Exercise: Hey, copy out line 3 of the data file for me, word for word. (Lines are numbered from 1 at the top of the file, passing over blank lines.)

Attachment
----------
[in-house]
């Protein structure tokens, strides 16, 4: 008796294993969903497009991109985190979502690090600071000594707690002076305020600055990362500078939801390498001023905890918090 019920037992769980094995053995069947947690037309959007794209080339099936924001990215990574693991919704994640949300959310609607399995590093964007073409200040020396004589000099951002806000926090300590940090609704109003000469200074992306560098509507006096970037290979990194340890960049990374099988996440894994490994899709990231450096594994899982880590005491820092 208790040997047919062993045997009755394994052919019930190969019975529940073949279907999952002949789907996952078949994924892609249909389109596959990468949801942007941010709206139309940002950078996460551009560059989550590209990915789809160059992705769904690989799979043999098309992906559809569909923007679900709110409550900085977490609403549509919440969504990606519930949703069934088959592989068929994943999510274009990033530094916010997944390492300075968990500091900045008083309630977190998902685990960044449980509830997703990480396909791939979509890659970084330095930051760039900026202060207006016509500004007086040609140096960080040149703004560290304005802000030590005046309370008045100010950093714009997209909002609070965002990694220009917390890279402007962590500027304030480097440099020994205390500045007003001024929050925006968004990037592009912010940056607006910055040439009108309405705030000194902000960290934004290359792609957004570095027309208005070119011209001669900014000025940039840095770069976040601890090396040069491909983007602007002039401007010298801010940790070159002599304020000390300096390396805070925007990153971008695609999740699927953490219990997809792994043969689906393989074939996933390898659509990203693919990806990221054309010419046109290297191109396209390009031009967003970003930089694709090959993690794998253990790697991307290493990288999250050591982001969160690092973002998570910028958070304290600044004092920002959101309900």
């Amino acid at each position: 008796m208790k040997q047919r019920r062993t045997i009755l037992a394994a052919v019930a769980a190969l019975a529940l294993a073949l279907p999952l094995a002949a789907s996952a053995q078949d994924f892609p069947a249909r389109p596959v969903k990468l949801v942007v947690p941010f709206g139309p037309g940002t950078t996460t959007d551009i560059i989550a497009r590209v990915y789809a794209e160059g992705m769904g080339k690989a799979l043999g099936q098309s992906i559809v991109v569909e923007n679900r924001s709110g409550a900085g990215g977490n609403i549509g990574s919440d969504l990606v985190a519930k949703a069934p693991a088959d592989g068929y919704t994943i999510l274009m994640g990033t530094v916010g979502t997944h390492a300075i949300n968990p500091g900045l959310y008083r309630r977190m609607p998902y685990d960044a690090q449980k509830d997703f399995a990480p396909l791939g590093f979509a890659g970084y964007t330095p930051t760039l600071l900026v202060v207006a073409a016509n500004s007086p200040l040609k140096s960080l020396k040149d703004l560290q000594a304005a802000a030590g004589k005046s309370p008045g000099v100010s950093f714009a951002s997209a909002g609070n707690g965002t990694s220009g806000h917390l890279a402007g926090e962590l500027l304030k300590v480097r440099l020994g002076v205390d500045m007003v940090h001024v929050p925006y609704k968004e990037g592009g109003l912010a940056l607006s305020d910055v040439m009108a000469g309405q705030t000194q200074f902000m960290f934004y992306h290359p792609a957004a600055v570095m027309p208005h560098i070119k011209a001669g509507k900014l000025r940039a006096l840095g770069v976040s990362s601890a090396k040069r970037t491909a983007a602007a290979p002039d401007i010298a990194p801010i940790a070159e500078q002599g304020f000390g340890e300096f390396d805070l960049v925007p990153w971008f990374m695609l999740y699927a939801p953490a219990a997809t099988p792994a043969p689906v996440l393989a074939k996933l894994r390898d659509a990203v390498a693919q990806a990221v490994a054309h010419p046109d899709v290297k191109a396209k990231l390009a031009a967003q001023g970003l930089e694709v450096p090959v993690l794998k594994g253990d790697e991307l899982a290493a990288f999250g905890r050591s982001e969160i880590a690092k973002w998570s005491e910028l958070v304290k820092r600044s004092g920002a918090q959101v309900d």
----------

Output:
């Amino acid at each position: 008796m208790k040997q047919r019920r062993t045997i009755l037992a394994a052919v019930a769980a190969l019975a529940l294993a073949l279907p999952l094995a002949a789907s996952a053995q078949d994924f892609p069947a249909r389109p596959v969903k990468l949801v942007v947690p941010f709206g139309p037309g940002t950078t996460t959007d551009i560059i989550a497009r590209v990915y789809a794209e160059g992705m769904g080339k690989a799979l043999g099936q098309s992906i559809v991109v569909e923007n679900r924001s709110g409550a900085g990215g977490n609403i549509g990574s919440d969504l990606v985190a519930k949703a069934p693991a088959d592989g068929y919704t994943i999510l274009m994640g990033t530094v916010g979502t997944h390492a300075i949300n968990p500091g900045l959310y008083r309630r977190m609607p998902y685990d960044a690090q449980k509830d997703f399995a990480p396909l791939g590093f979509a890659g970084y964007t330095p930051t760039l600071l900026v202060v207006a073409a016509n500004s007086p200040l040609k140096s960080l020396k040149d703004l560290q000594a304005a802000a030590g004589k005046s309370p008045g000099v100010s950093f714009a951002s997209a909002g609070n707690g965002t990694s220009g806000h917390l890279a402007g926090e962590l500027l304030k300590v480097r440099l020994g002076v205390d500045m007003v940090h001024v929050p925006y609704k968004e990037g592009g109003l912010a940056l607006s305020d910055v040439m009108a000469g309405q705030t000194q200074f902000m960290f934004y992306h290359p792609a957004a600055v570095m027309p208005h560098i070119k011209a001669g509507k900014l000025r940039a006096l840095g770069v976040s990362s601890a090396k040069r970037t491909a983007a602007a290979p002039d401007i010298a990194p801010i940790a070159e500078q002599g304020f000390g340890e300096f390396d805070l960049v925007p990153w971008f990374m695609l999740y699927a939801p953490a219990a997809t099988p792994a043969p689906v996440l393989a074939k996933l894994r390898d659509a990203v390498a693919q990806a990221v490994a054309h010419p046109d899709v290297k191109a396209k990231l390009a031009a967003q001023g970003l930089e694709v450096p090959v993690l794998k594994g253990d790697e991307l899982a290493a990288f999250g905890r050591s982001e969160i880590a690092k973002w998570s005491e910028l958070v304290k820092r600044s004092g920002a918090q959101v309900d």